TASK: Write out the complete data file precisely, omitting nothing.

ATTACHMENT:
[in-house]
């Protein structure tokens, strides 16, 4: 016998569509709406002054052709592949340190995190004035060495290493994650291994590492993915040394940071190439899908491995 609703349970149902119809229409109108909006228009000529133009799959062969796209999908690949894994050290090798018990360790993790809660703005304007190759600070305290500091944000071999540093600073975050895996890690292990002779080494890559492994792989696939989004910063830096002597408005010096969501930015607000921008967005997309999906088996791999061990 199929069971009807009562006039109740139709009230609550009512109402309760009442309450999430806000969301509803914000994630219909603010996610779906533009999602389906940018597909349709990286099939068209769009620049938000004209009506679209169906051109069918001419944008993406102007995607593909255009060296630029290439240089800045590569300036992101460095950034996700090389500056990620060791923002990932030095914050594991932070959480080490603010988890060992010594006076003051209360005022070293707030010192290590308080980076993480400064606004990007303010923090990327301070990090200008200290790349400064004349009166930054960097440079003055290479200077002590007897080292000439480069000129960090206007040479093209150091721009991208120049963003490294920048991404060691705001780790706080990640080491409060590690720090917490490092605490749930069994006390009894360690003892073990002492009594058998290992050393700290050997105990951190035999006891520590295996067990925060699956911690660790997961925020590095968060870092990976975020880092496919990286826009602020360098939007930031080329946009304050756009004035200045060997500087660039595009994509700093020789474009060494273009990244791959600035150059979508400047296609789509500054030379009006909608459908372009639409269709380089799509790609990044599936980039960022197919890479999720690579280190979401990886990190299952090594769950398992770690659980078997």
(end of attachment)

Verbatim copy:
[in-house]
């Protein structure tokens, strides 16, 4: 016998569509709406002054052709592949340190995190004035060495290493994650291994590492993915040394940071190439899908491995 609703349970149902119809229409109108909006228009000529133009799959062969796209999908690949894994050290090798018990360790993790809660703005304007190759600070305290500091944000071999540093600073975050895996890690292990002779080494890559492994792989696939989004910063830096002597408005010096969501930015607000921008967005997309999906088996791999061990 199929069971009807009562006039109740139709009230609550009512109402309760009442309450999430806000969301509803914000994630219909603010996610779906533009999602389906940018597909349709990286099939068209769009620049938000004209009506679209169906051109069918001419944008993406102007995607593909255009060296630029290439240089800045590569300036992101460095950034996700090389500056990620060791923002990932030095914050594991932070959480080490603010988890060992010594006076003051209360005022070293707030010192290590308080980076993480400064606004990007303010923090990327301070990090200008200290790349400064004349009166930054960097440079003055290479200077002590007897080292000439480069000129960090206007040479093209150091721009991208120049963003490294920048991404060691705001780790706080990640080491409060590690720090917490490092605490749930069994006390009894360690003892073990002492009594058998290992050393700290050997105990951190035999006891520590295996067990925060699956911690660790997961925020590095968060870092990976975020880092496919990286826009602020360098939007930031080329946009304050756009004035200045060997500087660039595009994509700093020789474009060494273009990244791959600035150059979508400047296609789509500054030379009006909608459908372009639409269709380089799509790609990044599936980039960022197919890479999720690579280190979401990886990190299952090594769950398992770690659980078997």